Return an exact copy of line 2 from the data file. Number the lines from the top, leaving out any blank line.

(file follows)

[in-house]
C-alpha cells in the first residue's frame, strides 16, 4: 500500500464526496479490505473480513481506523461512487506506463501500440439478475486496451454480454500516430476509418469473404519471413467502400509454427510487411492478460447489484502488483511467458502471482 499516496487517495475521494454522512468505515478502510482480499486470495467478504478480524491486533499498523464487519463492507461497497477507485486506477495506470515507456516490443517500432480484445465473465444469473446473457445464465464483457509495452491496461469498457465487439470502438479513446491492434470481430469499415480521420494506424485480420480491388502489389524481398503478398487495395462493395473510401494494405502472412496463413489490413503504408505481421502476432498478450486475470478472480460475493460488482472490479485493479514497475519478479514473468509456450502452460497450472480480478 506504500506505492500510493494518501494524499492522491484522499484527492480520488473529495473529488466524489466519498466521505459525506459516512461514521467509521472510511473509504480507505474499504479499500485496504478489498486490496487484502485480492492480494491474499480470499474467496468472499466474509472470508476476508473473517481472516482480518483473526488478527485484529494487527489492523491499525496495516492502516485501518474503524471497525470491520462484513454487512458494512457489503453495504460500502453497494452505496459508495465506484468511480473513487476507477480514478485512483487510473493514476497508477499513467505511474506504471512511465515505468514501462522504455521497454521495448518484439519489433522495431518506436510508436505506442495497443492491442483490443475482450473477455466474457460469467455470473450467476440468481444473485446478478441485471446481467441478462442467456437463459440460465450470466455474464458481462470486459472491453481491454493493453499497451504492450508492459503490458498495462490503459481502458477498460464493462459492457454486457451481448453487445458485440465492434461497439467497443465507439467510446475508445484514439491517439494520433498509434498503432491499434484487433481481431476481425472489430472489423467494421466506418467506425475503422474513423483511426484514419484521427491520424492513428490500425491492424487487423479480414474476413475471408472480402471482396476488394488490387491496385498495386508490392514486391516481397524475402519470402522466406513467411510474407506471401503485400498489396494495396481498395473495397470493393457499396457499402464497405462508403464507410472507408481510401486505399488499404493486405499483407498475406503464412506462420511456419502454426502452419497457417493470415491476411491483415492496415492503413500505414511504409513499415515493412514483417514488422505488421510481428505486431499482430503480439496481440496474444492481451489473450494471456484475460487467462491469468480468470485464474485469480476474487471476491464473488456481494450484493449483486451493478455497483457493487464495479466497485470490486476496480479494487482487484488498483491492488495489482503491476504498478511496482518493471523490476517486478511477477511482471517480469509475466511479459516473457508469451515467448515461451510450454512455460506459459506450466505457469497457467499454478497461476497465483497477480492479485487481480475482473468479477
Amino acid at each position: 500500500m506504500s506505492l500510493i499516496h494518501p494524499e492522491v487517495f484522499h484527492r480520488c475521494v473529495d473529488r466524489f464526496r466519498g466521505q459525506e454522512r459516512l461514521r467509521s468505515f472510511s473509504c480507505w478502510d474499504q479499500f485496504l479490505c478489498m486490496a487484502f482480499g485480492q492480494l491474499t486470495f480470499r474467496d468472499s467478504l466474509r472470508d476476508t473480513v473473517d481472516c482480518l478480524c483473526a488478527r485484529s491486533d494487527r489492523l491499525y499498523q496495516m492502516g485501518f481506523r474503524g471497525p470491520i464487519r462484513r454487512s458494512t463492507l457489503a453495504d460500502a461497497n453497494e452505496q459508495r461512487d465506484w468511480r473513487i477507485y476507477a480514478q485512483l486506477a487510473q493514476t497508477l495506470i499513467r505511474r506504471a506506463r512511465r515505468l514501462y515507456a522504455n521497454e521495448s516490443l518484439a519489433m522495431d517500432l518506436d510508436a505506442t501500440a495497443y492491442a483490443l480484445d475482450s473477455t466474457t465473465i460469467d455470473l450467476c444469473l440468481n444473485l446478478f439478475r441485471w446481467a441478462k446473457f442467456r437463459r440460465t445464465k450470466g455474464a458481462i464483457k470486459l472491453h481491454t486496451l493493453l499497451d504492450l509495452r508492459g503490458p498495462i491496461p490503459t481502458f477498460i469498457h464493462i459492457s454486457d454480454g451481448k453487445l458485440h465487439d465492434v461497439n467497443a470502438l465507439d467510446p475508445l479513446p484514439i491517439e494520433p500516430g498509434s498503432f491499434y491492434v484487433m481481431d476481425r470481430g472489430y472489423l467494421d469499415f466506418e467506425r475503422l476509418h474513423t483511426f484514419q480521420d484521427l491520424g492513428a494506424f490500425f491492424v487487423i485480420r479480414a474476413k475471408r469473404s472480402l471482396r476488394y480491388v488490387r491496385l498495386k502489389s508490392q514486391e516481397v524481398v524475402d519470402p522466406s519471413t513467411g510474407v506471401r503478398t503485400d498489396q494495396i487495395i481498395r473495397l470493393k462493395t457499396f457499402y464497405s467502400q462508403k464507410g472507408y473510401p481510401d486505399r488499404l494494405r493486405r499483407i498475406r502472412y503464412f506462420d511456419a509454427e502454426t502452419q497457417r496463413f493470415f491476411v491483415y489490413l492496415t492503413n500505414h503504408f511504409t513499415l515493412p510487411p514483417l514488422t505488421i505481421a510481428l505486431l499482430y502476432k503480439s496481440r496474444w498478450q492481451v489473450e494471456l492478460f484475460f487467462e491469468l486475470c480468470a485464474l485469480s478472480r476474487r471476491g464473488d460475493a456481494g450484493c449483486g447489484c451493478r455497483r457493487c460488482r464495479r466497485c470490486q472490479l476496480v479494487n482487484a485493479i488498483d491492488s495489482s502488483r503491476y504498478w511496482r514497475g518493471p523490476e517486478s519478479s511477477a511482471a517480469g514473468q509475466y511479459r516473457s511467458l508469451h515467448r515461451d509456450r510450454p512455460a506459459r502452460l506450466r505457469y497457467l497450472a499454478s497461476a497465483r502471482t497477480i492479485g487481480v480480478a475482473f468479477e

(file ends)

C-alpha cells in the first residue's frame, strides 16, 4: 500500500464526496479490505473480513481506523461512487506506463501500440439478475486496451454480454500516430476509418469473404519471413467502400509454427510487411492478460447489484502488483511467458502471482 499516496487517495475521494454522512468505515478502510482480499486470495467478504478480524491486533499498523464487519463492507461497497477507485486506477495506470515507456516490443517500432480484445465473465444469473446473457445464465464483457509495452491496461469498457465487439470502438479513446491492434470481430469499415480521420494506424485480420480491388502489389524481398503478398487495395462493395473510401494494405502472412496463413489490413503504408505481421502476432498478450486475470478472480460475493460488482472490479485493479514497475519478479514473468509456450502452460497450472480480478 506504500506505492500510493494518501494524499492522491484522499484527492480520488473529495473529488466524489466519498466521505459525506459516512461514521467509521472510511473509504480507505474499504479499500485496504478489498486490496487484502485480492492480494491474499480470499474467496468472499466474509472470508476476508473473517481472516482480518483473526488478527485484529494487527489492523491499525496495516492502516485501518474503524471497525470491520462484513454487512458494512457489503453495504460500502453497494452505496459508495465506484468511480473513487476507477480514478485512483487510473493514476497508477499513467505511474506504471512511465515505468514501462522504455521497454521495448518484439519489433522495431518506436510508436505506442495497443492491442483490443475482450473477455466474457460469467455470473450467476440468481444473485446478478441485471446481467441478462442467456437463459440460465450470466455474464458481462470486459472491453481491454493493453499497451504492450508492459503490458498495462490503459481502458477498460464493462459492457454486457451481448453487445458485440465492434461497439467497443465507439467510446475508445484514439491517439494520433498509434498503432491499434484487433481481431476481425472489430472489423467494421466506418467506425475503422474513423483511426484514419484521427491520424492513428490500425491492424487487423479480414474476413475471408472480402471482396476488394488490387491496385498495386508490392514486391516481397524475402519470402522466406513467411510474407506471401503485400498489396494495396481498395473495397470493393457499396457499402464497405462508403464507410472507408481510401486505399488499404493486405499483407498475406503464412506462420511456419502454426502452419497457417493470415491476411491483415492496415492503413500505414511504409513499415515493412514483417514488422505488421510481428505486431499482430503480439496481440496474444492481451489473450494471456484475460487467462491469468480468470485464474485469480476474487471476491464473488456481494450484493449483486451493478455497483457493487464495479466497485470490486476496480479494487482487484488498483491492488495489482503491476504498478511496482518493471523490476517486478511477477511482471517480469509475466511479459516473457508469451515467448515461451510450454512455460506459459506450466505457469497457467499454478497461476497465483497477480492479485487481480475482473468479477